Questions & Answers
Buying & Selling
Fake Railroad Signs
A series of reverse-painted glass signs have been circulating and are definitely fraudulent. These are painted on sheets of glass,roughly 5" by 30", typically with black background and gold lettering. See example at upper right. They are very well done and have fooled many. The glass in these signs appears to be old, likely coming from either transoms or jalousie windows. Some of these glass signs indicate just a railroad name; others indicate a name and the word "tickets" or the phrase "White's Only". The following railroad names have been reported as appearing on these signs, with the names in upper case lettering. Please note that glass signs with railroad names not on this list are still highly questionable, particularly if they resemble the general style. New names continue to surface, and these signs may still be in production.
The "Jim Crow" era restroom sign pictured at right is a fake. Examples reportedly started surfacing in the Southwest in the Fall of 2002, and some have even been offered in internet auctions. According to the description of one collector, "...the letters appear to be black vinyl applied to the back side of the glass with thin whitewash loosely applied over it for a brushstroke effect. Then, some of the white wash is scratched off irregularly in spots throughout the sign. The letters always look just great, though." Various railroad are represented including the Santa Fe (AT&SF) and the Louisville & Nashville (L&N).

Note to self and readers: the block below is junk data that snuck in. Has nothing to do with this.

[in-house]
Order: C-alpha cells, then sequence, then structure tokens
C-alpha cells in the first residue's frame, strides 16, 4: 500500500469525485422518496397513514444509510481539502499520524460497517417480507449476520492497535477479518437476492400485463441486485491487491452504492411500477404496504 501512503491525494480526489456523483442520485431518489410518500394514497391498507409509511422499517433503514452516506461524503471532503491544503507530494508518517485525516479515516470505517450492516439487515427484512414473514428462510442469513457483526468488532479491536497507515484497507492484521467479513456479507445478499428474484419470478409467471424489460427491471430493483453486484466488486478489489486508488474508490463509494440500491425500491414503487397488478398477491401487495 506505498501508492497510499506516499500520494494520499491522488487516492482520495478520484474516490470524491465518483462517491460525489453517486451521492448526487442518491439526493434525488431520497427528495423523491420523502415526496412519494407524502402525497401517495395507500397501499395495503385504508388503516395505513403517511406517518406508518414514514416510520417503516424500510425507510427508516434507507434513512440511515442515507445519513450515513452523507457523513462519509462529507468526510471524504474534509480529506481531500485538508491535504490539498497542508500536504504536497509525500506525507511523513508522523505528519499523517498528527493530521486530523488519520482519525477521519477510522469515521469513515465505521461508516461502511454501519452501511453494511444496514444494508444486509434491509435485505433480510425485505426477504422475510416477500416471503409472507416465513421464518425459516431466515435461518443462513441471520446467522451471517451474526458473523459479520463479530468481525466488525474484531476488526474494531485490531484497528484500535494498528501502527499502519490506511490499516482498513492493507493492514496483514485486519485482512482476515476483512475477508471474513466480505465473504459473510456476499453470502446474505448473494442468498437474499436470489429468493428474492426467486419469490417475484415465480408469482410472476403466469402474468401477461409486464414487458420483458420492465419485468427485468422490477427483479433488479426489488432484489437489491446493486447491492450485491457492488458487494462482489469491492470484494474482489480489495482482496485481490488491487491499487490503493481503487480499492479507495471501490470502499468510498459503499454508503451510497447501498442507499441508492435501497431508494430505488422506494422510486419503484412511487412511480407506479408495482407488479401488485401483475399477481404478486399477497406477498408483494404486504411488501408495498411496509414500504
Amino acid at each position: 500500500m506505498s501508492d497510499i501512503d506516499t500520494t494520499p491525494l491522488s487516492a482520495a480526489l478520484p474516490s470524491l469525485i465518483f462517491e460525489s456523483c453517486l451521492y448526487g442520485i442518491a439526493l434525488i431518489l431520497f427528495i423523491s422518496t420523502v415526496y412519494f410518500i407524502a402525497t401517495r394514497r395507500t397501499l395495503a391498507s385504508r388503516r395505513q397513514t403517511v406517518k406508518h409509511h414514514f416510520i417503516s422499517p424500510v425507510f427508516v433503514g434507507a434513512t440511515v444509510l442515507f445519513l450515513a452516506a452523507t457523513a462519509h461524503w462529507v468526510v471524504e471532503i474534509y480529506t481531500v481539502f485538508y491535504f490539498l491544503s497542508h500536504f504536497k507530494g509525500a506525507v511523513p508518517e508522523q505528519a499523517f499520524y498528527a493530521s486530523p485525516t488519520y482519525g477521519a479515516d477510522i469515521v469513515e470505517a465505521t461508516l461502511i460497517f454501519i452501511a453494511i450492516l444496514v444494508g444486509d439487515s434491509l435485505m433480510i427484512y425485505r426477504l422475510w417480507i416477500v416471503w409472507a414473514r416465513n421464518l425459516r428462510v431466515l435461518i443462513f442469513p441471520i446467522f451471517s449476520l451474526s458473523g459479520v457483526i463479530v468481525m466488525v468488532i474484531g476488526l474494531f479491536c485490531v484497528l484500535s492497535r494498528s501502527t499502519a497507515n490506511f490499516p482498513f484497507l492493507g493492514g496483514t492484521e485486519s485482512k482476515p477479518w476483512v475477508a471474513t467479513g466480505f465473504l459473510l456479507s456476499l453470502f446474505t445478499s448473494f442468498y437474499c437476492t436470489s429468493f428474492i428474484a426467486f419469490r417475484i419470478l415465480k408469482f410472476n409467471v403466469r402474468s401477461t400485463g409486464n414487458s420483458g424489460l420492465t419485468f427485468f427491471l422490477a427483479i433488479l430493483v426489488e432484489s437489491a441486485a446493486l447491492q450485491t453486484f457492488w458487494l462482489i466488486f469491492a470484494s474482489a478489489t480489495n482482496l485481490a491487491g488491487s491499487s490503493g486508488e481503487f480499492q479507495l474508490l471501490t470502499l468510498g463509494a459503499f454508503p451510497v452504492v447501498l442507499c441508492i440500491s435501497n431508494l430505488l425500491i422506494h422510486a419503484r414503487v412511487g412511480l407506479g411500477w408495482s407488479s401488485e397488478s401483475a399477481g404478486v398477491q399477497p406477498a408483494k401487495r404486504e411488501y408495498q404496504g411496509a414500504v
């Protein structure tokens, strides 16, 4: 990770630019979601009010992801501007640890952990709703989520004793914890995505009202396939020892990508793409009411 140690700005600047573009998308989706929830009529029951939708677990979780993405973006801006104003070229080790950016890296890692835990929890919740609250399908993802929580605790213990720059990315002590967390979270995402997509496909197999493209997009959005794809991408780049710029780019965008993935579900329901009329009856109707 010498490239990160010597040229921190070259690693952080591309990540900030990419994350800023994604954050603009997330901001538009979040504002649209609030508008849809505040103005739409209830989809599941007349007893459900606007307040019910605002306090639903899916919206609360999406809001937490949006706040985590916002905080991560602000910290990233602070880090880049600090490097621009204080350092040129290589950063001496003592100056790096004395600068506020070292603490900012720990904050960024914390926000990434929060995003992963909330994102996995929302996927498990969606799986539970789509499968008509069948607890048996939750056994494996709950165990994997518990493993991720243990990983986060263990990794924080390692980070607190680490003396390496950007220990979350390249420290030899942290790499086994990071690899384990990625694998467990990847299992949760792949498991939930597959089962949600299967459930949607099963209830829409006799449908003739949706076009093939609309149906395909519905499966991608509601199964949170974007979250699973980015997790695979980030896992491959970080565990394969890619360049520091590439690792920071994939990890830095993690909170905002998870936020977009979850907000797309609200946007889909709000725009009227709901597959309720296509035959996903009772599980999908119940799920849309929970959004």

These signs are a great example of the principle that authentic "rare" items almost never surface in quantity. We are aware of one authenticated instance when a barrel of real, cast railroad globes was found in a New England warehouse, but usually when any quantity of similar and uncommon railroad antiques suddenly enter the market, something suspicious is afoot.
A large number of colorful, metal signs related to railroads have been produced in recent years as antique reproductions or novelty items. Some of these look like old advertising, while others feature railroad logo's or heralds. Generally these are not intended to pose as genuine railroad artifacts, but there is always the possibility that someone might assume this.
Update Late 2006: We've been advised that one or more companies have gone into the porcelain sign business, producing high quality and expertly aged signs. The signs are new, but they look old. Until recently most new railroad-themed signs of the porcelain-on-metal type have been produced as unblemished and newly-minted, so they don't look like antiques. However, this seems to be changing, and it is possible that someone could commission railroad signs and pass them off as authentic. Buyer beware.
Special thanks to Bill and Sue Knous and members of the rrdiana.nshore list.